Be aware that the critter is positioned with its head pointing away from Cassiopiea. This will be the case in binoculars, but your telescope will flip the image. Locate the owl by taking Navi and Ruchbah and making them the two vertices of a right-angle triangle. The cluster sits at the third vertex, where the 90 degree corner is. It’s about four finger widths above Ruchbah — as if the queen is bouncing a baby owl on her knee!
Sweep your binoculars a few finger widths to Caph’s upper left and look for a knot of stars named Caroline’s Rose. Another bright star cluster named NGC 129 sits between Caph and Navi. Sitting outside of Cassiopeia, a generous palm’s width to the right of Ruchbah, you’ll find the spectacular and very bright Double Cluster. It is visible with unaided eyes and pops in binoculars.
Owners of large telescope can look for the large nebulas that reside in Cassiopiea. Extending a line from Shedar to Caph by a distance equal to their separation brings you to the Bubble Nebula (NGC 7635) and the Salt-and-Pepper Cluster (NGC 7654). There’s a smaller nebula less than half a finger’s width below Navi. And near the far right of the constellation’s official boundary are the spectacular Heart and Soul Nebulas. They sit only two degrees apart (two finger widths) and can be found only about a palm’s width to the right of the star Segin.
While you’re gazing at the queen’s treasures, use the left half of Cassiopeia as an arrowhead that points directly at the great Andromeda Galaxy. The galaxy is approximately 1.5 fist widths (at arm’s length) from the tip of the arrow. At 2.5 million light years away, its faint smudge is among the farthest objects visible to unaided human eyes. Under dark skies, you might be able to detect its glowing patch that spans more than two finger widths across, or several full moon diameters. In actuality, it measures six moon diameters across and two moons wide!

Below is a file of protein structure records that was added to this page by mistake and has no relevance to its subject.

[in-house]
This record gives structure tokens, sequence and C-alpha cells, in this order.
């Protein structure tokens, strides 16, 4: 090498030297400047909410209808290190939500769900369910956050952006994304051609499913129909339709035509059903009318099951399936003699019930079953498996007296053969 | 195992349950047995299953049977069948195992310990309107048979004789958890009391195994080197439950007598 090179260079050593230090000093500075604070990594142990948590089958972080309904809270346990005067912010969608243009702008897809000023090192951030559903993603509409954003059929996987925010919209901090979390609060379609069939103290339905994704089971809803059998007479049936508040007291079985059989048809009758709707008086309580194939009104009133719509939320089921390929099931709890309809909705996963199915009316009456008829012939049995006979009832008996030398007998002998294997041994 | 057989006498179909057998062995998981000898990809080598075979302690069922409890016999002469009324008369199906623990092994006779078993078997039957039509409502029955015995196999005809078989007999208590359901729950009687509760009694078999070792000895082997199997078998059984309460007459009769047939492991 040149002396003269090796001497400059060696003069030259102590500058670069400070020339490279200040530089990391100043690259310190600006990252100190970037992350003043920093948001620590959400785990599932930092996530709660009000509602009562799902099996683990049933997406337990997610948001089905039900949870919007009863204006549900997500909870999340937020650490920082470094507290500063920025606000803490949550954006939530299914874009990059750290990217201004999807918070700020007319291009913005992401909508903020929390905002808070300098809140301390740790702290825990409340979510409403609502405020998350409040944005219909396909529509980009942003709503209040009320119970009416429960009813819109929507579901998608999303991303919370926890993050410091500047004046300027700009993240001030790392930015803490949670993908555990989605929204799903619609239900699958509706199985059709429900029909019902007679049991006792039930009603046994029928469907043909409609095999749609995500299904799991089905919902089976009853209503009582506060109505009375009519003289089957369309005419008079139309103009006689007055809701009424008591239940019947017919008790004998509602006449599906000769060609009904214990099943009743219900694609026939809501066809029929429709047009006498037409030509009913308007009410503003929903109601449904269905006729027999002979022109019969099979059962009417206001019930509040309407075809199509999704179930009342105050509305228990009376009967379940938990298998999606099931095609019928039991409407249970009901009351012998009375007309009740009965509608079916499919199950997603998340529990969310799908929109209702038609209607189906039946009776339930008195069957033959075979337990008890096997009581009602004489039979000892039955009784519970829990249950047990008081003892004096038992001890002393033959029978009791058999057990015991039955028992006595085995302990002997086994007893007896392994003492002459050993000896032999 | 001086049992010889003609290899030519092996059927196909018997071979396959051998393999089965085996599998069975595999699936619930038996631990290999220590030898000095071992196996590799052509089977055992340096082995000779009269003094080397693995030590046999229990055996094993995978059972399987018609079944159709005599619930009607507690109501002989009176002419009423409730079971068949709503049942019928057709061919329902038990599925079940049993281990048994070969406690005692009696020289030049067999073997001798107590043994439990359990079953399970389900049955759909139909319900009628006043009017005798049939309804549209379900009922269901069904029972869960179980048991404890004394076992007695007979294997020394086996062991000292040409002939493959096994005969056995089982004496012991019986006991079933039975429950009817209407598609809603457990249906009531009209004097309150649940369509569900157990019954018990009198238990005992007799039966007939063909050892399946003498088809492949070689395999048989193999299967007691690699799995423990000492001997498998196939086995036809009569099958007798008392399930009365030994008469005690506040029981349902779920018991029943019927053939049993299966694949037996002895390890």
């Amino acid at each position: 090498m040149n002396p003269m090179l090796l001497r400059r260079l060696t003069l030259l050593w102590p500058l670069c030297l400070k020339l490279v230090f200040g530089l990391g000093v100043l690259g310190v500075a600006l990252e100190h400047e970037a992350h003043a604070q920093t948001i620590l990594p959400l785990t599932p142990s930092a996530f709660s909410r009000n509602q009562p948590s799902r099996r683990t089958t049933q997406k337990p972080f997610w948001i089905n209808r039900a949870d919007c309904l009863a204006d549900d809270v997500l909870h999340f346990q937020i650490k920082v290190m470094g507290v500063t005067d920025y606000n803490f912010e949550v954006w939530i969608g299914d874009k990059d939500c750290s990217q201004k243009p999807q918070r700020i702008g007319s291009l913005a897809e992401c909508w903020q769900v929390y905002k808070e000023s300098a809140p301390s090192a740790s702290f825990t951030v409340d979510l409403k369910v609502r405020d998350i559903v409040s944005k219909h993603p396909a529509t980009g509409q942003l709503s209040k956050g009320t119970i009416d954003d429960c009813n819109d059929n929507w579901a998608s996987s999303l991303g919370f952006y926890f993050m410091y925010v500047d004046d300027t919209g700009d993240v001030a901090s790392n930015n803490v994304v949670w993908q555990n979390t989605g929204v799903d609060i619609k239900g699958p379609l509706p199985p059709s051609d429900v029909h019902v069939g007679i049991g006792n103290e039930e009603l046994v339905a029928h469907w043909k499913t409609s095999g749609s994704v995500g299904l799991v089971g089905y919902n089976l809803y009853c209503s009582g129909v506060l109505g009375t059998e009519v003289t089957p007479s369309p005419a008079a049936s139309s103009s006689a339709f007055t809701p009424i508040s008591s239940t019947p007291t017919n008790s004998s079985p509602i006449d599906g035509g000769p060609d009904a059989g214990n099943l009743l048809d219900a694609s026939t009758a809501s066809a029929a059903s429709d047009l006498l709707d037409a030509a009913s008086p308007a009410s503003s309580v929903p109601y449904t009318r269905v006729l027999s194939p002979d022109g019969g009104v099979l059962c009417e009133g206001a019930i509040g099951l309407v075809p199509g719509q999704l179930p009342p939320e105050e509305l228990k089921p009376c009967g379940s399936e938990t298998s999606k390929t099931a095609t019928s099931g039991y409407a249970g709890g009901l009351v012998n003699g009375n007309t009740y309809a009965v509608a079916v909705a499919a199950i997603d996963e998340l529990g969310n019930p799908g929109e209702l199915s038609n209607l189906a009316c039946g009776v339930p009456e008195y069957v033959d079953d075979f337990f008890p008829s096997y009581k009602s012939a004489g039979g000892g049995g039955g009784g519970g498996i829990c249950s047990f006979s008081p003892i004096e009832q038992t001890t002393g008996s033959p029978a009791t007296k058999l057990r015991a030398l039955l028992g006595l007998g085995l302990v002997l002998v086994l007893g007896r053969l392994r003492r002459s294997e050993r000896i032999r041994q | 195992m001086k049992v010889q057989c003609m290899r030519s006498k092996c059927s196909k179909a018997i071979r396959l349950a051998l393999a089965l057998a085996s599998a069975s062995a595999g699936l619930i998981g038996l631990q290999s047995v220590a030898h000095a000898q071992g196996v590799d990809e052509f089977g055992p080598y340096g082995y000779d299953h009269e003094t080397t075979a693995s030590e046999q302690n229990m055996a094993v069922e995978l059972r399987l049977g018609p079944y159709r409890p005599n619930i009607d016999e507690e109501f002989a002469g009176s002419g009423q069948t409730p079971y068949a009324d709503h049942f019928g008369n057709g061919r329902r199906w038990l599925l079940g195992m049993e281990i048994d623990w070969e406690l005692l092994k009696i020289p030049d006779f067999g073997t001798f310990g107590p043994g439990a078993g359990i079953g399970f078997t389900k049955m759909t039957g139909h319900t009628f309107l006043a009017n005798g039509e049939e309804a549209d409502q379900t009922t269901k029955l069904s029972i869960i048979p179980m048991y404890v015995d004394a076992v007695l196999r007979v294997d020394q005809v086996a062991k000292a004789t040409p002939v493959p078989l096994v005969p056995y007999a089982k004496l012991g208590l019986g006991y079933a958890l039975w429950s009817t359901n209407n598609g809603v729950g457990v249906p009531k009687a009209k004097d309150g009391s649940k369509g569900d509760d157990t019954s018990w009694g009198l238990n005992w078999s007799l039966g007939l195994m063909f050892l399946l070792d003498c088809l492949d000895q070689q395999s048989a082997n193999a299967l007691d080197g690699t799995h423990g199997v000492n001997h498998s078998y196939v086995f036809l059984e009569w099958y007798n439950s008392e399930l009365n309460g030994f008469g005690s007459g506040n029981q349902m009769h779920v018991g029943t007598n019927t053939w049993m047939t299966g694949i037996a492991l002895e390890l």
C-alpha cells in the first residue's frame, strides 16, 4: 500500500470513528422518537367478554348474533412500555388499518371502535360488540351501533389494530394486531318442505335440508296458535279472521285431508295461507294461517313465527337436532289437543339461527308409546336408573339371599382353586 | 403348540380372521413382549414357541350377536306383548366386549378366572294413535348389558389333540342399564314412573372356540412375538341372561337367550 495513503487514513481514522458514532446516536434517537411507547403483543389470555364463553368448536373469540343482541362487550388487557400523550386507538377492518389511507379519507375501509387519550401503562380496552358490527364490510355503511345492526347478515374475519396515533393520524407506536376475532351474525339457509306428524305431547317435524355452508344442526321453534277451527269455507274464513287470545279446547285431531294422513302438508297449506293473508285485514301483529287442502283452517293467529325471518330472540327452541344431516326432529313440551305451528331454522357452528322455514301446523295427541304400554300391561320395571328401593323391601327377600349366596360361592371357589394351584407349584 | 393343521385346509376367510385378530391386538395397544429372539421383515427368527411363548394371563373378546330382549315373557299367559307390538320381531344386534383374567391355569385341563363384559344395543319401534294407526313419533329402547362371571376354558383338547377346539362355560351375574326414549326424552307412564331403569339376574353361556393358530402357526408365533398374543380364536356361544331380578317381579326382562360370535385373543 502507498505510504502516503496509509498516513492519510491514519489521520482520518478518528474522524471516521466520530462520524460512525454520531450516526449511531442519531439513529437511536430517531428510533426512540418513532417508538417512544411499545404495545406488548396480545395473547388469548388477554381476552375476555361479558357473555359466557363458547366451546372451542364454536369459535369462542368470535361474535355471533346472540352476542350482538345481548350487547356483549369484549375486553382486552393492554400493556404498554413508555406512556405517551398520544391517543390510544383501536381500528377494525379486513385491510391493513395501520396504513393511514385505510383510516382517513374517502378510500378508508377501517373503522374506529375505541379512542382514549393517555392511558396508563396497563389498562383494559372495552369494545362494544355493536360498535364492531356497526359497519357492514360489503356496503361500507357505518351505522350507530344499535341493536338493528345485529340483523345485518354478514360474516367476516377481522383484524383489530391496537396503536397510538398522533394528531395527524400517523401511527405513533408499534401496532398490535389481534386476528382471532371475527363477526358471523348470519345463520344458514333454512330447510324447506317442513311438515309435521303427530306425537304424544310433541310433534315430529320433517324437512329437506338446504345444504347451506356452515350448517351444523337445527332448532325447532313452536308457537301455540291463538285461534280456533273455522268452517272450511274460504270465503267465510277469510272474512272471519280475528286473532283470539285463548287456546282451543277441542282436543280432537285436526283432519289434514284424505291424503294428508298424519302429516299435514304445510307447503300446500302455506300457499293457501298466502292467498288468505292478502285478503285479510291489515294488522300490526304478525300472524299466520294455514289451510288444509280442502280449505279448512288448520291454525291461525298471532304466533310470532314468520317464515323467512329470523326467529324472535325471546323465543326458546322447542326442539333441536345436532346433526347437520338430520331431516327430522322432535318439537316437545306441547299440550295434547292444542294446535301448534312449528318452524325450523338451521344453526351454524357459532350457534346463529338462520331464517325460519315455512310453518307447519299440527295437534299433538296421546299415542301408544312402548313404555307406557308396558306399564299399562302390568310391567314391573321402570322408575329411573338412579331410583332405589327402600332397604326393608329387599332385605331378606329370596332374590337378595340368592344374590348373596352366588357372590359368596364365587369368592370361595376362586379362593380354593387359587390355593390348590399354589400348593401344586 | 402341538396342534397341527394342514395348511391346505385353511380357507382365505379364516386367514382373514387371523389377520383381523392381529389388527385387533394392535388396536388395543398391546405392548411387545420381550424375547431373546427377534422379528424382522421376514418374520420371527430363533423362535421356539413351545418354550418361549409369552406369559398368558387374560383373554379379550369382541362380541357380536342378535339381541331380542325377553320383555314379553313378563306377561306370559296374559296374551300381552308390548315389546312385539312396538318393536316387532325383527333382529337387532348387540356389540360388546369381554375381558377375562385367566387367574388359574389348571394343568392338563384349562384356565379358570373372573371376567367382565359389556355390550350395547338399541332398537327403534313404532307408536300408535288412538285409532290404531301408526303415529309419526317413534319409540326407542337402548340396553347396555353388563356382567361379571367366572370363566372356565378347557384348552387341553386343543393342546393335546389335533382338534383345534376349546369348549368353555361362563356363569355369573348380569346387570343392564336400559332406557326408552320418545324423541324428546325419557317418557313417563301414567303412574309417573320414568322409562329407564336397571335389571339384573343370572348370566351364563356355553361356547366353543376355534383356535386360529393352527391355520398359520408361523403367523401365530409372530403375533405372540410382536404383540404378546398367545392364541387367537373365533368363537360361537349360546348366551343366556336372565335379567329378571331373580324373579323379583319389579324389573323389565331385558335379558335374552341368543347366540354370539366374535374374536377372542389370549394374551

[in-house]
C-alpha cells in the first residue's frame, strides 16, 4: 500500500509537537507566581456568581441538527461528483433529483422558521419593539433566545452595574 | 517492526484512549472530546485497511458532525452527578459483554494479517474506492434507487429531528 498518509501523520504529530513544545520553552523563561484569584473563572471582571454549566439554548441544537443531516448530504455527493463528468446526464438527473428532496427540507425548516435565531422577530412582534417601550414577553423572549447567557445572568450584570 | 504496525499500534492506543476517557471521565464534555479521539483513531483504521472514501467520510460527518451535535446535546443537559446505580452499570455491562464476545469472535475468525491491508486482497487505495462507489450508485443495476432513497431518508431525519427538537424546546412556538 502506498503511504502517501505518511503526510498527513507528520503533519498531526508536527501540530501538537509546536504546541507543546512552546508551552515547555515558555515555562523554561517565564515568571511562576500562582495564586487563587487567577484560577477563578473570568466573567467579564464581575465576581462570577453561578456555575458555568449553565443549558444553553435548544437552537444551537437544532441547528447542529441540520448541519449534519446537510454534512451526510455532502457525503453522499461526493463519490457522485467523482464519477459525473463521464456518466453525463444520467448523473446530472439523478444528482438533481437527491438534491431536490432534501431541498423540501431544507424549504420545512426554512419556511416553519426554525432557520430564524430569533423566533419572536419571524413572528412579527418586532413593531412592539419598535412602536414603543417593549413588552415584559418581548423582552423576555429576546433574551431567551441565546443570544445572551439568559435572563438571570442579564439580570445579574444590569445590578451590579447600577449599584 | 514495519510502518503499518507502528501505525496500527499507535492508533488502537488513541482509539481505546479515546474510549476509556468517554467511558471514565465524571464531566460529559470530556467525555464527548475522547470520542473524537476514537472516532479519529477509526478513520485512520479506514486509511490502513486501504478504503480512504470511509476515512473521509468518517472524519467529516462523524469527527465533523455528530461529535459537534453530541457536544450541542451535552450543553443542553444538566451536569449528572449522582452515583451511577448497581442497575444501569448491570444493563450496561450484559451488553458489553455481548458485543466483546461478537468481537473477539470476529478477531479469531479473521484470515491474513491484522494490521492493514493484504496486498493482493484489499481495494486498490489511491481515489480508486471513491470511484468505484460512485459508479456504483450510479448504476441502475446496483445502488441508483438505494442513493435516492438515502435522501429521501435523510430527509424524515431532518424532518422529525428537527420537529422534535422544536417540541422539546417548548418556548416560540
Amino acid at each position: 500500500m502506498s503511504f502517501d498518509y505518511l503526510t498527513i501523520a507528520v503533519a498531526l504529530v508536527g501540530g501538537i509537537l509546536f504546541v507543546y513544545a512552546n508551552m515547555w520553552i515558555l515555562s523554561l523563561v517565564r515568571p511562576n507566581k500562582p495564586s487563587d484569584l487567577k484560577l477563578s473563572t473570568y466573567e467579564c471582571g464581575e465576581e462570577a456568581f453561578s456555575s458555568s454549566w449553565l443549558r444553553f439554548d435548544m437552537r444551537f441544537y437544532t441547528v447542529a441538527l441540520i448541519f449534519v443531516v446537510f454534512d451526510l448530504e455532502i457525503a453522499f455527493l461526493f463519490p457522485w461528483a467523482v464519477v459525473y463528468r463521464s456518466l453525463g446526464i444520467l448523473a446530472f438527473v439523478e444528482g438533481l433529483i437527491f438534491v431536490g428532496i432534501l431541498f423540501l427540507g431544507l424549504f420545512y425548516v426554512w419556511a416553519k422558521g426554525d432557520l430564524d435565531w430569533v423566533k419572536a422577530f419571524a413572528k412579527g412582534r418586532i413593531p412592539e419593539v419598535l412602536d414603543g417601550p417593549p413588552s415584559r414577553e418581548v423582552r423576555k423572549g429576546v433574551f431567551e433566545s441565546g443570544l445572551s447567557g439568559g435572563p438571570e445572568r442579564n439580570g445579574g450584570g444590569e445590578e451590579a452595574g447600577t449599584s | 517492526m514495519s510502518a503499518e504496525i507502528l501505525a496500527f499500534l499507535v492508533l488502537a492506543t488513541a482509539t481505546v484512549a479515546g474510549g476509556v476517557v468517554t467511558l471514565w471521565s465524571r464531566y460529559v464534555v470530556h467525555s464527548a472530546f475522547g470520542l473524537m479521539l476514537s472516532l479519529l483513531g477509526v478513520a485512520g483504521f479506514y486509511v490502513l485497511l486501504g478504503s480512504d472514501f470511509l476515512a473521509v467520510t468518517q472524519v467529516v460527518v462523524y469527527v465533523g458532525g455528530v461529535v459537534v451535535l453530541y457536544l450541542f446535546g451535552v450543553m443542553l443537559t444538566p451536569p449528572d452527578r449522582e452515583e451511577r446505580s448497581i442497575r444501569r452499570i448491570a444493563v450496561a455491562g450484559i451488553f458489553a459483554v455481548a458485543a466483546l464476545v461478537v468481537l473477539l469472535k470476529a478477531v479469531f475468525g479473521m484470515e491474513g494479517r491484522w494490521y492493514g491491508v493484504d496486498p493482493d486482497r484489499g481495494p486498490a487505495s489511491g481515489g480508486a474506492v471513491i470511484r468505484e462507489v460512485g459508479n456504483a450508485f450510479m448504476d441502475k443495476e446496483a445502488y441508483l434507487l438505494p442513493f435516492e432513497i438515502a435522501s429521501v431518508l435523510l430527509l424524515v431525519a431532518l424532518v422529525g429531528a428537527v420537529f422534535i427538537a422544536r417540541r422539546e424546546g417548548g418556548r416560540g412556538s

Meteor Shower News 🌠
The Geminids Meteor Shower, always one of the most spectacular of the year, continues until December 16 — so you might catch a few more of them for the beginning of this week.
The annual Ursids Meteor Shower runs from December 17 to 23. This year, it will peak during the wee hours of Saturday, December 22, when seeing 5 to 10 meteors per hour is possible under dark skies. The best time to watch will be from midnight until dawn that morning, but you might see an occasional Ursid during the preceding evening. For the Ursids this year, the moon will be a waning crescent that rises in before dawn on the peak date, setting up good meteor watching conditions. The shower’s radiant is above the Little Dipper in Ursa Minor (the Little Bear), near Polaris, but the meteors can appear anywhere.
To see the most meteors, find a wide-open, dark location, preferably away from light polluted skies, and just look up with your unaided eyes. Binoculars and telescopes are not useful for meteors — their field of view are too narrow. Try not to look at your phone’s bright screen — it’ll ruin your night vision. And keep your eyes heavenward, even while you are chatting with companions. If the peak night is cloudy, the night on either side of that date will be almost as good. Happy hunting!
Astronomy Skylights for this week for the week of December 15th, 2019 by Chris Vaughan.